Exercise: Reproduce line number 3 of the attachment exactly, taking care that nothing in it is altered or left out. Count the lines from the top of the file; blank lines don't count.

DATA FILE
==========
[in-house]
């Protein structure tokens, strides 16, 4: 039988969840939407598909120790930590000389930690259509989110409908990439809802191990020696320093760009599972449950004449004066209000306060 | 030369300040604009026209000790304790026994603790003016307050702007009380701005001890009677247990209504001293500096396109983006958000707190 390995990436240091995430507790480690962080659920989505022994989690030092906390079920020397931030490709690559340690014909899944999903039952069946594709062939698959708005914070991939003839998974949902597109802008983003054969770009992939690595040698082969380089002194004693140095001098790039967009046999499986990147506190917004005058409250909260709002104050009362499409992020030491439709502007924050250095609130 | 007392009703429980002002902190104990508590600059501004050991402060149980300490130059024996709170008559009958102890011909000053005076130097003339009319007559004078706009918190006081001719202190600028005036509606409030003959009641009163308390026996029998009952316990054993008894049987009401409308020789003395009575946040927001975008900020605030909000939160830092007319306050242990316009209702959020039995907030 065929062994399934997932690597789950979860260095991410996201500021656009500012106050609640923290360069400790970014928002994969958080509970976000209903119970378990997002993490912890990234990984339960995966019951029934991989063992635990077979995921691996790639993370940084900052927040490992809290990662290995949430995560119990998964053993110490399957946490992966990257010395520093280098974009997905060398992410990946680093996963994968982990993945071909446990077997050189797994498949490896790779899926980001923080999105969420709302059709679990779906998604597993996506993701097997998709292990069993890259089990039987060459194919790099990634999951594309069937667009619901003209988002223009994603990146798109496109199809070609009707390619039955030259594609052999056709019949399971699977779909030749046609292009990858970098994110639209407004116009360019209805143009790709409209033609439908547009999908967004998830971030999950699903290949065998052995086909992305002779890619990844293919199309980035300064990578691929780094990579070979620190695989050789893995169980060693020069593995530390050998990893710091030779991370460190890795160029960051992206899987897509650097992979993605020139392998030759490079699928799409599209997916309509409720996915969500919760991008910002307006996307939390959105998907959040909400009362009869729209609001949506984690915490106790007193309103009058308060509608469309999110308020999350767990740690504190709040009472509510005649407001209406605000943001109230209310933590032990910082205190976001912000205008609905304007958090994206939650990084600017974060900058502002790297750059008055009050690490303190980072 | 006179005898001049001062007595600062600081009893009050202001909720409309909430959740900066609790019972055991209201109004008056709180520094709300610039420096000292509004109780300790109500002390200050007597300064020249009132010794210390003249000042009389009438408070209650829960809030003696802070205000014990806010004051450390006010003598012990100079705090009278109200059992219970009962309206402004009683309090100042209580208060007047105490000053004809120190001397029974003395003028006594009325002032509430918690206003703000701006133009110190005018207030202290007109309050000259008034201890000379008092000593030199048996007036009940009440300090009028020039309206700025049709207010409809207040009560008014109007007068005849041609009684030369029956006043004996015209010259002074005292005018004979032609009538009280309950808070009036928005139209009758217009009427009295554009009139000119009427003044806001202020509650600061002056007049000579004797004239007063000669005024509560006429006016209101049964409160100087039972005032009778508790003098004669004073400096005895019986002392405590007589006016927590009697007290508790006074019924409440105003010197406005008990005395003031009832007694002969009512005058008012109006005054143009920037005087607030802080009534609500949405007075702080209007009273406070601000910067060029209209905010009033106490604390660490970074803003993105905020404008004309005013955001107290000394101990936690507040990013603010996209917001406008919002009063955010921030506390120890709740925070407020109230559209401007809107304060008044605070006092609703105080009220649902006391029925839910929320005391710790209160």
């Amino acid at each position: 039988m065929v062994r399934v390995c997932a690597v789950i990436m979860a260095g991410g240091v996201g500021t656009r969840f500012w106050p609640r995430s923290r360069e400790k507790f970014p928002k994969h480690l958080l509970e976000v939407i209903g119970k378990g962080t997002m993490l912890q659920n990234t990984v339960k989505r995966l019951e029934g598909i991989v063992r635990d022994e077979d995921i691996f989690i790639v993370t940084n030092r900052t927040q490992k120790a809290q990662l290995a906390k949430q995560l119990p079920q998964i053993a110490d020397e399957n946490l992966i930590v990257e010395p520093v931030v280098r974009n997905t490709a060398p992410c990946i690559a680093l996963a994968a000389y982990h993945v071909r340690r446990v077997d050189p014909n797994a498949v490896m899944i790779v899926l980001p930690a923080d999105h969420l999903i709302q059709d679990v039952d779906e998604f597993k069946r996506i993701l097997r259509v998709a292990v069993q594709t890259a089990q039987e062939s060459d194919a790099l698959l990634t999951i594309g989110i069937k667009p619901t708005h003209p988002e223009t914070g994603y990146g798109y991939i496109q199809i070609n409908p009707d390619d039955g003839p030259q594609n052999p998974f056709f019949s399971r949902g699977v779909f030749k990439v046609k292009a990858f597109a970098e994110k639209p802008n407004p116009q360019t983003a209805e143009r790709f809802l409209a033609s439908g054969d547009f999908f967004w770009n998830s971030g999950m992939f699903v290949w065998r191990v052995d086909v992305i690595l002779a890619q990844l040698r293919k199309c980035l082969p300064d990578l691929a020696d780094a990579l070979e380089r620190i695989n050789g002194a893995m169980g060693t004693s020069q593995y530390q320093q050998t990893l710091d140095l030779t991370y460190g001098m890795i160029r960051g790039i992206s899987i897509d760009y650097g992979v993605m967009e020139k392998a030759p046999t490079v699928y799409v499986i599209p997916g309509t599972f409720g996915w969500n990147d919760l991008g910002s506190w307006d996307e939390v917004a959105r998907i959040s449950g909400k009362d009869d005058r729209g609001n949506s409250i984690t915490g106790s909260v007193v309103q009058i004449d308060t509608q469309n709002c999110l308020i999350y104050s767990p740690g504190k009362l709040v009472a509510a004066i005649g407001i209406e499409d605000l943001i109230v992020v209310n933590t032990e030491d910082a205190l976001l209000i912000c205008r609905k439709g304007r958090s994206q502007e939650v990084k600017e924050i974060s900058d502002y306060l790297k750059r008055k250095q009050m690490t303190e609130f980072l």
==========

């Amino acid at each position: 039988m065929v062994r399934v390995c997932a690597v789950i990436m979860a260095g991410g240091v996201g500021t656009r969840f500012w106050p609640r995430s923290r360069e400790k507790f970014p928002k994969h480690l958080l509970e976000v939407i209903g119970k378990g962080t997002m993490l912890q659920n990234t990984v339960k989505r995966l019951e029934g598909i991989v063992r635990d022994e077979d995921i691996f989690i790639v993370t940084n030092r900052t927040q490992k120790a809290q990662l290995a906390k949430q995560l119990p079920q998964i053993a110490d020397e399957n946490l992966i930590v990257e010395p520093v931030v280098r974009n997905t490709a060398p992410c990946i690559a680093l996963a994968a000389y982990h993945v071909r340690r446990v077997d050189p014909n797994a498949v490896m899944i790779v899926l980001p930690a923080d999105h969420l999903i709302q059709d679990v039952d779906e998604f597993k069946r996506i993701l097997r259509v998709a292990v069993q594709t890259a089990q039987e062939s060459d194919a790099l698959l990634t999951i594309g989110i069937k667009p619901t708005h003209p988002e223009t914070g994603y990146g798109y991939i496109q199809i070609n409908p009707d390619d039955g003839p030259q594609n052999p998974f056709f019949s399971r949902g699977v779909f030749k990439v046609k292009a990858f597109a970098e994110k639209p802008n407004p116009q360019t983003a209805e143009r790709f809802l409209a033609s439908g054969d547009f999908f967004w770009n998830s971030g999950m992939f699903v290949w065998r191990v052995d086909v992305i690595l002779a890619q990844l040698r293919k199309c980035l082969p300064d990578l691929a020696d780094a990579l070979e380089r620190i695989n050789g002194a893995m169980g060693t004693s020069q593995y530390q320093q050998t990893l710091d140095l030779t991370y460190g001098m890795i160029r960051g790039i992206s899987i897509d760009y650097g992979v993605m967009e020139k392998a030759p046999t490079v699928y799409v499986i599209p997916g309509t599972f409720g996915w969500n990147d919760l991008g910002s506190w307006d996307e939390v917004a959105r998907i959040s449950g909400k009362d009869d005058r729209g609001n949506s409250i984690t915490g106790s909260v007193v309103q009058i004449d308060t509608q469309n709002c999110l308020i999350y104050s767990p740690g504190k009362l709040v009472a509510a004066i005649g407001i209406e499409d605000l943001i109230v992020v209310n933590t032990e030491d910082a205190l976001l209000i912000c205008r609905k439709g304007r958090s994206q502007e939650v990084k600017e924050i974060s900058d502002y306060l790297k750059r008055k250095q009050m690490t303190e609130f980072l």